Friday, November 14, 2014
Global Public Goods: What They are and Their Relevance
By Bakampa Brian Baryaguma
[Dip. Law (First Class)–LDC; PG Cert. Oil & Gas–Mak; LLB (Hons)–Mak; GC Candidate–GCA]
Today’s ‘... world of shared risks and common opportunities, grounded in the realities of mutual dependence and growing interconnection,’ has given rise to the concept of global public goods, which truly characterizes and defines it; and whose importance is as vital as global dependence and interconnectedness are.
To my mind, global public goods are interstate structural belongings available to the whole world or a significant portion of it. In economists’ jargon, they technically share two qualities – non-excludability and non-rivalry; meaning respectively, ‘... that when provided to one party, the public good is available to all, and consumption of the public good by one party does not reduce the amount available to the others to consume.’ They can be regional or global.
There are six types of priority global public goods:
(a) Strengthening the international trading system;
(b) Tackling climate change;
(c) Enhancing international financial stability;
(d) Preventing the emergence and spread of infectious disease;
(e) Achieving peace and security; and
(f) Generating knowledge.
This essay discusses the first five public goods in the main and in conclusion, tackles generating knowledge, as a cross-cutting issue.
2. The Good in Global Public Goods
The good in global public goods lies in their intrinsic value to humanity. But some players in the global arena look at these goods as just immediate, but not important, demands – mere overbearing imperatives. This is wrong. Rather, they should be acknowledged as important and immediate needs, necessary for producing long term and sustainable benefits. The latter perspective, adopted below, helps us in terms of better analysis and better solutions to global challenges.
A. Strengthening the International Trading System
Trade increases productivity through more efficient resource allocation, greater competition and technology transfer. Its progressive liberalization has been a chief engine of global economic growth for well over half a century. Estimates show that abolishing all barriers to trade in goods and services could increase global income by $2.8 trillion and lift 320 million people out of poverty.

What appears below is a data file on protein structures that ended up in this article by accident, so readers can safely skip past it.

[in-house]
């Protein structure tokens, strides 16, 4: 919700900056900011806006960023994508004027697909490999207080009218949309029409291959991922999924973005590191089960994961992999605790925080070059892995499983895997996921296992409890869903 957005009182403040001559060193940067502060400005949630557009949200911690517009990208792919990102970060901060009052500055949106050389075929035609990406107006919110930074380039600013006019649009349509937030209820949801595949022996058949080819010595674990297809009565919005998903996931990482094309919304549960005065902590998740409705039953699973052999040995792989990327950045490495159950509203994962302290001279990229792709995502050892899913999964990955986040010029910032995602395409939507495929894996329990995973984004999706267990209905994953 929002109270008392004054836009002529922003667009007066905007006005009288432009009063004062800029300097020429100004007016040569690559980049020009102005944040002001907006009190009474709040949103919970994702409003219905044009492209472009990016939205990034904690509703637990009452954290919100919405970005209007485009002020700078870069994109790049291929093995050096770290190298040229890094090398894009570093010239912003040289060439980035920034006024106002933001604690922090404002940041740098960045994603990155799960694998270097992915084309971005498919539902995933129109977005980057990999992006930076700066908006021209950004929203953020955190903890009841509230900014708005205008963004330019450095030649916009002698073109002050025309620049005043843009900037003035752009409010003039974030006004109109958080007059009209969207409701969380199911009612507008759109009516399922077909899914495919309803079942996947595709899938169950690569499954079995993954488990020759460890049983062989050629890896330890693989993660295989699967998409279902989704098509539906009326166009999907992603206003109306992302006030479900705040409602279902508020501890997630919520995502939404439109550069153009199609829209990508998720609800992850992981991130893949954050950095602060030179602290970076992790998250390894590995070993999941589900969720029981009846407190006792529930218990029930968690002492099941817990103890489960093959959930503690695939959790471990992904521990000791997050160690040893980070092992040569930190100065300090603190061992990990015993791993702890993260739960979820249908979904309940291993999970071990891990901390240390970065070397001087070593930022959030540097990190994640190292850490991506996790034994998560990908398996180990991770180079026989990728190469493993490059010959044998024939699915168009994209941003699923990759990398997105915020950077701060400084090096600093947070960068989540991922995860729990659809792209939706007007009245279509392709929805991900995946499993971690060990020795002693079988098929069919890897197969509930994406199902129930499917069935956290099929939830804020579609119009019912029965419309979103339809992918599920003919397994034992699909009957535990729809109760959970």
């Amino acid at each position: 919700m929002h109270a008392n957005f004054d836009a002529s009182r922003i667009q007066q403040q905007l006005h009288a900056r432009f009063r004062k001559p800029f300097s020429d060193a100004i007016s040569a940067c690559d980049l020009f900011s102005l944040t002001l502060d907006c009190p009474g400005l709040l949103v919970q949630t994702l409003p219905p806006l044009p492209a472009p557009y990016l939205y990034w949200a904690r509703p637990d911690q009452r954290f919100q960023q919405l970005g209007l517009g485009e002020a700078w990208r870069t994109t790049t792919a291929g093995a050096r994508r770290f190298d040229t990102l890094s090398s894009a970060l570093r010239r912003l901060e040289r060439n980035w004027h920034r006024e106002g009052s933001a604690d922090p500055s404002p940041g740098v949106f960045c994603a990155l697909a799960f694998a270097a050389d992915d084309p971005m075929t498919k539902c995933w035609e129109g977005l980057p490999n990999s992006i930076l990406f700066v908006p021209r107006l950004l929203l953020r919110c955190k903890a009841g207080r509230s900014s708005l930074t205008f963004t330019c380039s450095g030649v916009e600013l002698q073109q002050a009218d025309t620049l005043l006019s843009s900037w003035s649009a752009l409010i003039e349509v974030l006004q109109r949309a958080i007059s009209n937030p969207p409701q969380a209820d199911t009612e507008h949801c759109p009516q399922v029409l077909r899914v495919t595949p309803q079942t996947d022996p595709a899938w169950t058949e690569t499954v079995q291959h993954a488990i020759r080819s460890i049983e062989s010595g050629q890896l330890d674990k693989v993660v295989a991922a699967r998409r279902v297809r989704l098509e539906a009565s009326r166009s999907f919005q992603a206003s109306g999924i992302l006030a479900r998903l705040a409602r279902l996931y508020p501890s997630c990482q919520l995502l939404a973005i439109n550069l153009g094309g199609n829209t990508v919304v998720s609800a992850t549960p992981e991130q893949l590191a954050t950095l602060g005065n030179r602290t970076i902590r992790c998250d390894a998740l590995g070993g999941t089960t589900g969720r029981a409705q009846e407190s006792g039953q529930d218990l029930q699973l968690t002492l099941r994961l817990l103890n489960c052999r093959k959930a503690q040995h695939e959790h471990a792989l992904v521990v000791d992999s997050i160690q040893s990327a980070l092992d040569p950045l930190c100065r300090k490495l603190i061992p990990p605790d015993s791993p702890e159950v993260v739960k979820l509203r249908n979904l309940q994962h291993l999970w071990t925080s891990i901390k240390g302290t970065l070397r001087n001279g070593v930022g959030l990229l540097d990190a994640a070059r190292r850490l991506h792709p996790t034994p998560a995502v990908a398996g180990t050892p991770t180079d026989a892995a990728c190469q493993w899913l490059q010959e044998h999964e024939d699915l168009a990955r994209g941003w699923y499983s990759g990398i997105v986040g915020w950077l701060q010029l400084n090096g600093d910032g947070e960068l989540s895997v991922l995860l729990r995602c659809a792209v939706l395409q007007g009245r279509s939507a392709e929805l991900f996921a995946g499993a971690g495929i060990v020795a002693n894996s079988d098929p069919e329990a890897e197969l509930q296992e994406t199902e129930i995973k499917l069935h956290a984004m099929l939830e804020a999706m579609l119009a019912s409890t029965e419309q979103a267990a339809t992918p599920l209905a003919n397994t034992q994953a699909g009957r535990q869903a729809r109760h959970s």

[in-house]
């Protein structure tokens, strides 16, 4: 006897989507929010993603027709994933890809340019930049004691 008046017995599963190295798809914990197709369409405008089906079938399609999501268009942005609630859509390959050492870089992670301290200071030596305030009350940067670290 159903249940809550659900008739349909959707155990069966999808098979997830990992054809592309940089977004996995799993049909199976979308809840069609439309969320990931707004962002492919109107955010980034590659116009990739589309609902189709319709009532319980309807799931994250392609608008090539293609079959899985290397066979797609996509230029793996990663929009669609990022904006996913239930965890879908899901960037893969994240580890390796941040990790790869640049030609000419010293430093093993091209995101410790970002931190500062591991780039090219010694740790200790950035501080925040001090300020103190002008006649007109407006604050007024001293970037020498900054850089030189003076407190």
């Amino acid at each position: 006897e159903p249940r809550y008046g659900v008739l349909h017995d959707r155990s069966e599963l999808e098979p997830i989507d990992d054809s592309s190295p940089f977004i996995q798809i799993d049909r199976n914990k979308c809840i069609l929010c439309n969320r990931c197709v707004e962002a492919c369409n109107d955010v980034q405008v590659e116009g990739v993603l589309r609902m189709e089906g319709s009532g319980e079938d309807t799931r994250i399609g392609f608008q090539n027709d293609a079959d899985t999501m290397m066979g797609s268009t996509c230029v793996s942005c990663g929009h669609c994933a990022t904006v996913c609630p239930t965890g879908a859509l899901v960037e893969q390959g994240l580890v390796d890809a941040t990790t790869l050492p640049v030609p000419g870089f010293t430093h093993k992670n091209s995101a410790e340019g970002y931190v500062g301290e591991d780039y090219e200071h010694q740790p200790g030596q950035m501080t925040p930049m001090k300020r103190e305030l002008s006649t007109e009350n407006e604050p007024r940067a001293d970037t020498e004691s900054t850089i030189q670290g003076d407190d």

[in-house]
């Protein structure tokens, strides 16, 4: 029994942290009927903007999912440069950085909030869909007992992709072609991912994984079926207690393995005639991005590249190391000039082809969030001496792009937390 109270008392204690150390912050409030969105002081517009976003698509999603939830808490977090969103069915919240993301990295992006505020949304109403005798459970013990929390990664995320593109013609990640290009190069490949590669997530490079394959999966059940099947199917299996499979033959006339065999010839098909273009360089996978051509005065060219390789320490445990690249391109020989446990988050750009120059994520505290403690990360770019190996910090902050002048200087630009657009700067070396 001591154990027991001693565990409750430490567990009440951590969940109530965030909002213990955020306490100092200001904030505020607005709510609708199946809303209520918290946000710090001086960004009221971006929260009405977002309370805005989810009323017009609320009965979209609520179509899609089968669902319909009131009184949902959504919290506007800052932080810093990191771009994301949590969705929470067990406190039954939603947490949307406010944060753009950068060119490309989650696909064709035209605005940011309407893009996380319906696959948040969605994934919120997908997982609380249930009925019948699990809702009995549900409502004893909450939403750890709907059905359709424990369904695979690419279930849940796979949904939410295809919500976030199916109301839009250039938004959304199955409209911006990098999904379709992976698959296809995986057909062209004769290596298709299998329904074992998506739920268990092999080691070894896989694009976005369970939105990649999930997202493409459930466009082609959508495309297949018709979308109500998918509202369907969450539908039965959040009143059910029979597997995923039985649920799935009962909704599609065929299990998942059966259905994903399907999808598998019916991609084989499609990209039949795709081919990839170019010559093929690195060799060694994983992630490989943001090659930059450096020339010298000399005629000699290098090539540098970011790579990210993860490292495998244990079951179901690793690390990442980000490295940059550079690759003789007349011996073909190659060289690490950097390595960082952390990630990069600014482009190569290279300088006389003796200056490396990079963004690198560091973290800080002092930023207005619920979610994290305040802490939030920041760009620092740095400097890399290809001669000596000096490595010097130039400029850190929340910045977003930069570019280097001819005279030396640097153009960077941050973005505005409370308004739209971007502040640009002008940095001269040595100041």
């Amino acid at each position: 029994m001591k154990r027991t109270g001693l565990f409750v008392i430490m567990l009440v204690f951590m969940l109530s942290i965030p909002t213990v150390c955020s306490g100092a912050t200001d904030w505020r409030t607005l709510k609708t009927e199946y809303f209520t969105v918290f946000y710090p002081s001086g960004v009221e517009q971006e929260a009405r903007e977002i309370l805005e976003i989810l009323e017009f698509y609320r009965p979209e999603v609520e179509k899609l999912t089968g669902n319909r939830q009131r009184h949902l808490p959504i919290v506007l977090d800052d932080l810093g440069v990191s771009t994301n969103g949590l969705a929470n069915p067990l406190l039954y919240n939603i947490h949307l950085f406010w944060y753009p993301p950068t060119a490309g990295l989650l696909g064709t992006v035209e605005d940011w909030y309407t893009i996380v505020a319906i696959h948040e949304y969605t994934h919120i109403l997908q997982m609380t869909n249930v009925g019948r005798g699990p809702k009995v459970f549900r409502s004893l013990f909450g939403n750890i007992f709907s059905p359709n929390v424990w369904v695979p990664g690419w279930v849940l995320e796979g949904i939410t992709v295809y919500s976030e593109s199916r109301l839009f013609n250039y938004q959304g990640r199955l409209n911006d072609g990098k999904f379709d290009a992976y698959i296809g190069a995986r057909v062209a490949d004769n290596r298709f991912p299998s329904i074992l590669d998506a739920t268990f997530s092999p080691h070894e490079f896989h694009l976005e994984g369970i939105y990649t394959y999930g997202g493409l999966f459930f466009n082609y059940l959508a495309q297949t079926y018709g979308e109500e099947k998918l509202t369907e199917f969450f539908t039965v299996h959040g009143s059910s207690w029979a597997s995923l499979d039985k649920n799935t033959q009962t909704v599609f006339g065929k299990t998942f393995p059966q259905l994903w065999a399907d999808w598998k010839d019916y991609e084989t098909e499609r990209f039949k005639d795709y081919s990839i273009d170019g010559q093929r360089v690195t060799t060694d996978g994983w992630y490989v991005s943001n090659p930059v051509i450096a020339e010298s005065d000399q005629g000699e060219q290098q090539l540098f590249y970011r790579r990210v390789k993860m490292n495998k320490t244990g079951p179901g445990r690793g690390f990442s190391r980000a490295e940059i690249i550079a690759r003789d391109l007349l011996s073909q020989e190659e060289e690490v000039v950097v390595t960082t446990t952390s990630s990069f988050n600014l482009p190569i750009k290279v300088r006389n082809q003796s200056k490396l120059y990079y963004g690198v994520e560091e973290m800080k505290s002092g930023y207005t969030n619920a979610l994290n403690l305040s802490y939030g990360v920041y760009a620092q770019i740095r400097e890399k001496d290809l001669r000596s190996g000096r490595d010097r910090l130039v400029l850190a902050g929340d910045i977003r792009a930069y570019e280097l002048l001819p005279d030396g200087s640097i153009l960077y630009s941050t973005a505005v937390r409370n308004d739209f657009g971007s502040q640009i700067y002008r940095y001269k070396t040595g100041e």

The international trading system is a global public good, mainly by virtue of the principles of most-favoured-nation treatment and national treatment – enshrined respectively in Articles I and III of the General Agreement on Tariffs and Trade (GATT) – because formally, the system’s availability to any one GATT member is not at the expense of any other member and the end result of the system – preventing or reducing protectionism – benefits, potentially, all of its members. As noted by the United Nations (UN) Secretary-General, ‘... an open and equitable trading system can be a powerful driver of economic growth and poverty reduction.’
B. Tackling Climate Change
The UN Secretary-General warned that, ‘One of the greatest environmental and development challenges in the twenty-first century will be that of controlling and coping with climate change.’
Mitigating climate change and adapting to its impacts are global public goods, most efficiently achievable by effective use of carbon taxes to generate a double dividend: first, help reduce emissions of carbon dioxide, the most important greenhouse gas; and second, provide substantial tax revenue to national governments – money that could be used to finance more global public goods – if the rate were set at a level that would lead to an optimal reduction in carbon emissions.
C. Enhancing International Financial Stability
Financial crises can have serious impacts on poverty levels, and engender international instability.
International cooperation by governments and multilateral organizations to organize and coordinate efforts to prevent and resolve financial crises is a global public good, because the world’s common interest is that countries do not pursue policies that provoke financial instability.
D. Preventing the Emergence and Spread of Infectious Disease
Infectious diseases pose grave dangers to both social and economic stability, threatening the health of every person and the prosperity of every nation.
Prevention is better than cure. Controlling infectious diseases requires: first, improving the global preparedness-to-response chain; second, strengthening the capacity of public health systems to prevent and treat infectious diseases; and third, increasing knowledge for vaccines and treatment.